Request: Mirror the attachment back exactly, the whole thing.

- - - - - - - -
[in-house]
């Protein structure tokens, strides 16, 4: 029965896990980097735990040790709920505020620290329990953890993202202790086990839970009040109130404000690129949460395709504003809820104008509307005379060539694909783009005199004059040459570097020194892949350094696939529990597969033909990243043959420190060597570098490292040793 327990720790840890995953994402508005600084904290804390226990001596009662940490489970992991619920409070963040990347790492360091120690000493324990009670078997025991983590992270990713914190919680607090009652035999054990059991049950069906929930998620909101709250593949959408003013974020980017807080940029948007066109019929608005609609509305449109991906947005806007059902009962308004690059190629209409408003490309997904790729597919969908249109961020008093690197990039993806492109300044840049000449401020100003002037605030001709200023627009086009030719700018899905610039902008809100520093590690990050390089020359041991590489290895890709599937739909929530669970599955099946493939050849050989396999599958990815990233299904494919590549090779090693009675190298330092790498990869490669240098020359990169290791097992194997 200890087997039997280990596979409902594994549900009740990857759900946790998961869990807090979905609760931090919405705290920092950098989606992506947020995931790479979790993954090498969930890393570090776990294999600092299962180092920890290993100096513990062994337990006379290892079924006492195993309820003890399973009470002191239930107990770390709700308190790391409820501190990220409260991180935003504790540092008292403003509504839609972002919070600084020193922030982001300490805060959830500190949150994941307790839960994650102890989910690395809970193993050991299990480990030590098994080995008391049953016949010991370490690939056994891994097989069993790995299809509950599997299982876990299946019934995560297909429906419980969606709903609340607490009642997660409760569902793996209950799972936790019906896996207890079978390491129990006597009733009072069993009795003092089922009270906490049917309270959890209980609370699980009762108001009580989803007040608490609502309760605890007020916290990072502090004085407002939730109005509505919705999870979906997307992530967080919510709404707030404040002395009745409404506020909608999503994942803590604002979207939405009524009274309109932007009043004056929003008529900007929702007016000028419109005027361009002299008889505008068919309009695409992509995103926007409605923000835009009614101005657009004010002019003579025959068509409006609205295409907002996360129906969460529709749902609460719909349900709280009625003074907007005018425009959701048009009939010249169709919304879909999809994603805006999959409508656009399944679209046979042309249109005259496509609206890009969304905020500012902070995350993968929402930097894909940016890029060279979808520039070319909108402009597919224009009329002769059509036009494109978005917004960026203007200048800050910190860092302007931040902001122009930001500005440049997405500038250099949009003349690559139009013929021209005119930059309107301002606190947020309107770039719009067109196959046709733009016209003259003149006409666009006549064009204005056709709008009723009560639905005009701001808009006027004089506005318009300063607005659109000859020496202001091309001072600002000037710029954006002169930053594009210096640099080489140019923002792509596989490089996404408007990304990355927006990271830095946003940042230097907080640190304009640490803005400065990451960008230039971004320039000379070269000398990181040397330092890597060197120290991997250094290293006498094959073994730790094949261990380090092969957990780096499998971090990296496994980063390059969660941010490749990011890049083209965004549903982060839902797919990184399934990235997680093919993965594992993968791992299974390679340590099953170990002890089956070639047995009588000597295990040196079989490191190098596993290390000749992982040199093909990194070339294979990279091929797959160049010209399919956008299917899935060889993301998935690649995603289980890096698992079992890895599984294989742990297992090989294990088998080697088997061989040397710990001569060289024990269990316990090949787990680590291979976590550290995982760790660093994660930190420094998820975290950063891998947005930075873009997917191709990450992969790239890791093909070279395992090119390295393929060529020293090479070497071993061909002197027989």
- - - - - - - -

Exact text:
[in-house]
């Protein structure tokens, strides 16, 4: 029965896990980097735990040790709920505020620290329990953890993202202790086990839970009040109130404000690129949460395709504003809820104008509307005379060539694909783009005199004059040459570097020194892949350094696939529990597969033909990243043959420190060597570098490292040793 327990720790840890995953994402508005600084904290804390226990001596009662940490489970992991619920409070963040990347790492360091120690000493324990009670078997025991983590992270990713914190919680607090009652035999054990059991049950069906929930998620909101709250593949959408003013974020980017807080940029948007066109019929608005609609509305449109991906947005806007059902009962308004690059190629209409408003490309997904790729597919969908249109961020008093690197990039993806492109300044840049000449401020100003002037605030001709200023627009086009030719700018899905610039902008809100520093590690990050390089020359041991590489290895890709599937739909929530669970599955099946493939050849050989396999599958990815990233299904494919590549090779090693009675190298330092790498990869490669240098020359990169290791097992194997 200890087997039997280990596979409902594994549900009740990857759900946790998961869990807090979905609760931090919405705290920092950098989606992506947020995931790479979790993954090498969930890393570090776990294999600092299962180092920890290993100096513990062994337990006379290892079924006492195993309820003890399973009470002191239930107990770390709700308190790391409820501190990220409260991180935003504790540092008292403003509504839609972002919070600084020193922030982001300490805060959830500190949150994941307790839960994650102890989910690395809970193993050991299990480990030590098994080995008391049953016949010991370490690939056994891994097989069993790995299809509950599997299982876990299946019934995560297909429906419980969606709903609340607490009642997660409760569902793996209950799972936790019906896996207890079978390491129990006597009733009072069993009795003092089922009270906490049917309270959890209980609370699980009762108001009580989803007040608490609502309760605890007020916290990072502090004085407002939730109005509505919705999870979906997307992530967080919510709404707030404040002395009745409404506020909608999503994942803590604002979207939405009524009274309109932007009043004056929003008529900007929702007016000028419109005027361009002299008889505008068919309009695409992509995103926007409605923000835009009614101005657009004010002019003579025959068509409006609205295409907002996360129906969460529709749902609460719909349900709280009625003074907007005018425009959701048009009939010249169709919304879909999809994603805006999959409508656009399944679209046979042309249109005259496509609206890009969304905020500012902070995350993968929402930097894909940016890029060279979808520039070319909108402009597919224009009329002769059509036009494109978005917004960026203007200048800050910190860092302007931040902001122009930001500005440049997405500038250099949009003349690559139009013929021209005119930059309107301002606190947020309107770039719009067109196959046709733009016209003259003149006409666009006549064009204005056709709008009723009560639905005009701001808009006027004089506005318009300063607005659109000859020496202001091309001072600002000037710029954006002169930053594009210096640099080489140019923002792509596989490089996404408007990304990355927006990271830095946003940042230097907080640190304009640490803005400065990451960008230039971004320039000379070269000398990181040397330092890597060197120290991997250094290293006498094959073994730790094949261990380090092969957990780096499998971090990296496994980063390059969660941010490749990011890049083209965004549903982060839902797919990184399934990235997680093919993965594992993968791992299974390679340590099953170990002890089956070639047995009588000597295990040196079989490191190098596993290390000749992982040199093909990194070339294979990279091929797959160049010209399919956008299917899935060889993301998935690649995603289980890096698992079992890895599984294989742990297992090989294990088998080697088997061989040397710990001569060289024990269990316990090949787990680590291979976590550290995982760790660093994660930190420094998820975290950063891998947005930075873009997917191709990450992969790239890791093909070279395992090119390295393929060529020293090479070497071993061909002197027989």